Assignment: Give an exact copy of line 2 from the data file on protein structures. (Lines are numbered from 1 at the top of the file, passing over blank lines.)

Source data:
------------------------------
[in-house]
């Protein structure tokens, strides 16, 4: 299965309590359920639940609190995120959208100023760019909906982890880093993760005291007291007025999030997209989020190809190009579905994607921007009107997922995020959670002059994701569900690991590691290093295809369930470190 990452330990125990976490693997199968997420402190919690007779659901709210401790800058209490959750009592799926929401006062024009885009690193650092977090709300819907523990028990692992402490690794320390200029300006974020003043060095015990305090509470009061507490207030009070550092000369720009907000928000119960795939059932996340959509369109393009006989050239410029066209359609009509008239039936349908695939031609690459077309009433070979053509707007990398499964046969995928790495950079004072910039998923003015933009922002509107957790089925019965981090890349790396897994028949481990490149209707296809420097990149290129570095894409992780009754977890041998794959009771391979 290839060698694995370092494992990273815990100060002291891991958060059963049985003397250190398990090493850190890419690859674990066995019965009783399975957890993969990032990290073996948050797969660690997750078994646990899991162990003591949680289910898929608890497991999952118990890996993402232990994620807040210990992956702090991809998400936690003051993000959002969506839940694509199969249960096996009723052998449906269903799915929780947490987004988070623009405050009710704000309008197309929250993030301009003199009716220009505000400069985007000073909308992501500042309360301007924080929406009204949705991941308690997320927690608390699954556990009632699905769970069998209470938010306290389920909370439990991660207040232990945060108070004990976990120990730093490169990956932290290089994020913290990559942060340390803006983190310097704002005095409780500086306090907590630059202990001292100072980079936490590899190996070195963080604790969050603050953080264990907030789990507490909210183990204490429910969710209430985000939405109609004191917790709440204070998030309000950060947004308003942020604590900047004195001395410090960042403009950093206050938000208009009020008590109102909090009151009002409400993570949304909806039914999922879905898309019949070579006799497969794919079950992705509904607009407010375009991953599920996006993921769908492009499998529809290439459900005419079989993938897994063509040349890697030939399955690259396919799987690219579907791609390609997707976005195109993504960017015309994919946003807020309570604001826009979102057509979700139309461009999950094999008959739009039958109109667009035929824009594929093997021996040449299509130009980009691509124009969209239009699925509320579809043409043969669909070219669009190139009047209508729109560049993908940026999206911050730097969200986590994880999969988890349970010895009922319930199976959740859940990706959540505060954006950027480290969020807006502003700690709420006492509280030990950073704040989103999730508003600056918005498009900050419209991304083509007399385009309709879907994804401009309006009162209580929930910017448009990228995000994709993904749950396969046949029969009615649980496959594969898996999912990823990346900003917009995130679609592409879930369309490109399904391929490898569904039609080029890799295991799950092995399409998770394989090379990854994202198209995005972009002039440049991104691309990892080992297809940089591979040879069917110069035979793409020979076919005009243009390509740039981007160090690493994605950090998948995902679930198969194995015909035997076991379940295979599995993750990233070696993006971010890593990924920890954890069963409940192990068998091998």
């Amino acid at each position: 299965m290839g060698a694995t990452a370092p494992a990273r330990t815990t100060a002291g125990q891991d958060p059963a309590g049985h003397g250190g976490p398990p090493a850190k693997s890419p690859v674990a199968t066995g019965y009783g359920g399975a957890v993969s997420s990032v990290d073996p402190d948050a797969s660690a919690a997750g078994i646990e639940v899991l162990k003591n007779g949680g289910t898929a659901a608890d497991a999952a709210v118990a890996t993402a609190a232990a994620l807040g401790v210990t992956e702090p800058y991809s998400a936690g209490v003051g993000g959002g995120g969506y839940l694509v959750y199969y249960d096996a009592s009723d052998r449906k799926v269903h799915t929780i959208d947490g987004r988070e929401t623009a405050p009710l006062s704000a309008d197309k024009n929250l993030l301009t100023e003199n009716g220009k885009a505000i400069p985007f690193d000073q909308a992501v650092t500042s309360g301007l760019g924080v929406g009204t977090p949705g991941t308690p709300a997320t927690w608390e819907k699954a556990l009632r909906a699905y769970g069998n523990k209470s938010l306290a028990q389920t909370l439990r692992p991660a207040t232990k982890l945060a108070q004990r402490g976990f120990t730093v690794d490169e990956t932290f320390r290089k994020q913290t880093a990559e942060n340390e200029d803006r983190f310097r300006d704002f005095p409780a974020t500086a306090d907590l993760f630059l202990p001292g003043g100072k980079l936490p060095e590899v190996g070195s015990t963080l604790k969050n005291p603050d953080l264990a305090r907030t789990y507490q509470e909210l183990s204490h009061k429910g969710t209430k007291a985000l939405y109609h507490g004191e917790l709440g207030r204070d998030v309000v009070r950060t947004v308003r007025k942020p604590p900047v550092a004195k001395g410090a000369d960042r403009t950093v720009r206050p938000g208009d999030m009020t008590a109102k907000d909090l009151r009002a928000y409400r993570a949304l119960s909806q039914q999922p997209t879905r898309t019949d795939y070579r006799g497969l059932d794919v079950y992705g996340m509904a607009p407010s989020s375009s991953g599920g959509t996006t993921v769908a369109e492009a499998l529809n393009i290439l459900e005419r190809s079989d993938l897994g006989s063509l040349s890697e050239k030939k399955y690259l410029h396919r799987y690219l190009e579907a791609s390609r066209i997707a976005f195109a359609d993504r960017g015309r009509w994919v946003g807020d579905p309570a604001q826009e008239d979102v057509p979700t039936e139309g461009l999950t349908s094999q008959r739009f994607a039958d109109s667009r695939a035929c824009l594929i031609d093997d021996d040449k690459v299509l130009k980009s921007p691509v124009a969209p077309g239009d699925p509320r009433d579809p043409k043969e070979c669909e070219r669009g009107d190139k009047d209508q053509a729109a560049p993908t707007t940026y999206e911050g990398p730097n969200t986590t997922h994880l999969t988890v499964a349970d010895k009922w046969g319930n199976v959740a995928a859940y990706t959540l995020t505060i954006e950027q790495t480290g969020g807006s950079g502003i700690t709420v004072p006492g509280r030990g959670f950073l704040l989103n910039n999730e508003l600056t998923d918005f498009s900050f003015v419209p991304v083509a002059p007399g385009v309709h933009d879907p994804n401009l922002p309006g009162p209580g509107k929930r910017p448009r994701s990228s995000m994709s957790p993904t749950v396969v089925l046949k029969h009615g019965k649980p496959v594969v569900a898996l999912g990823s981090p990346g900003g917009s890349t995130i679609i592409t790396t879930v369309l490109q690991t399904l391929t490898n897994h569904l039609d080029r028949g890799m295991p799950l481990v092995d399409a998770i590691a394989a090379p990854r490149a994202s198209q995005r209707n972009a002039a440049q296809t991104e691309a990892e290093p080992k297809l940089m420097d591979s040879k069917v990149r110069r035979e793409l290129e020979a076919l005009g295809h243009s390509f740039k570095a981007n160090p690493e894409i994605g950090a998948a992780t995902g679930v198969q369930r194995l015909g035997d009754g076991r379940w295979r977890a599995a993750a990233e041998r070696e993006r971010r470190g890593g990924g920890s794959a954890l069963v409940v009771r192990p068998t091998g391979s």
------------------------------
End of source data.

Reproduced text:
């Protein structure tokens, strides 16, 4: 299965309590359920639940609190995120959208100023760019909906982890880093993760005291007291007025999030997209989020190809190009579905994607921007009107997922995020959670002059994701569900690991590691290093295809369930470190 990452330990125990976490693997199968997420402190919690007779659901709210401790800058209490959750009592799926929401006062024009885009690193650092977090709300819907523990028990692992402490690794320390200029300006974020003043060095015990305090509470009061507490207030009070550092000369720009907000928000119960795939059932996340959509369109393009006989050239410029066209359609009509008239039936349908695939031609690459077309009433070979053509707007990398499964046969995928790495950079004072910039998923003015933009922002509107957790089925019965981090890349790396897994028949481990490149209707296809420097990149290129570095894409992780009754977890041998794959009771391979 290839060698694995370092494992990273815990100060002291891991958060059963049985003397250190398990090493850190890419690859674990066995019965009783399975957890993969990032990290073996948050797969660690997750078994646990899991162990003591949680289910898929608890497991999952118990890996993402232990994620807040210990992956702090991809998400936690003051993000959002969506839940694509199969249960096996009723052998449906269903799915929780947490987004988070623009405050009710704000309008197309929250993030301009003199009716220009505000400069985007000073909308992501500042309360301007924080929406009204949705991941308690997320927690608390699954556990009632699905769970069998209470938010306290389920909370439990991660207040232990945060108070004990976990120990730093490169990956932290290089994020913290990559942060340390803006983190310097704002005095409780500086306090907590630059202990001292100072980079936490590899190996070195963080604790969050603050953080264990907030789990507490909210183990204490429910969710209430985000939405109609004191917790709440204070998030309000950060947004308003942020604590900047004195001395410090960042403009950093206050938000208009009020008590109102909090009151009002409400993570949304909806039914999922879905898309019949070579006799497969794919079950992705509904607009407010375009991953599920996006993921769908492009499998529809290439459900005419079989993938897994063509040349890697030939399955690259396919799987690219579907791609390609997707976005195109993504960017015309994919946003807020309570604001826009979102057509979700139309461009999950094999008959739009039958109109667009035929824009594929093997021996040449299509130009980009691509124009969209239009699925509320579809043409043969669909070219669009190139009047209508729109560049993908940026999206911050730097969200986590994880999969988890349970010895009922319930199976959740859940990706959540505060954006950027480290969020807006502003700690709420006492509280030990950073704040989103999730508003600056918005498009900050419209991304083509007399385009309709879907994804401009309006009162209580929930910017448009990228995000994709993904749950396969046949029969009615649980496959594969898996999912990823990346900003917009995130679609592409879930369309490109399904391929490898569904039609080029890799295991799950092995399409998770394989090379990854994202198209995005972009002039440049991104691309990892080992297809940089591979040879069917110069035979793409020979076919005009243009390509740039981007160090690493994605950090998948995902679930198969194995015909035997076991379940295979599995993750990233070696993006971010890593990924920890954890069963409940192990068998091998």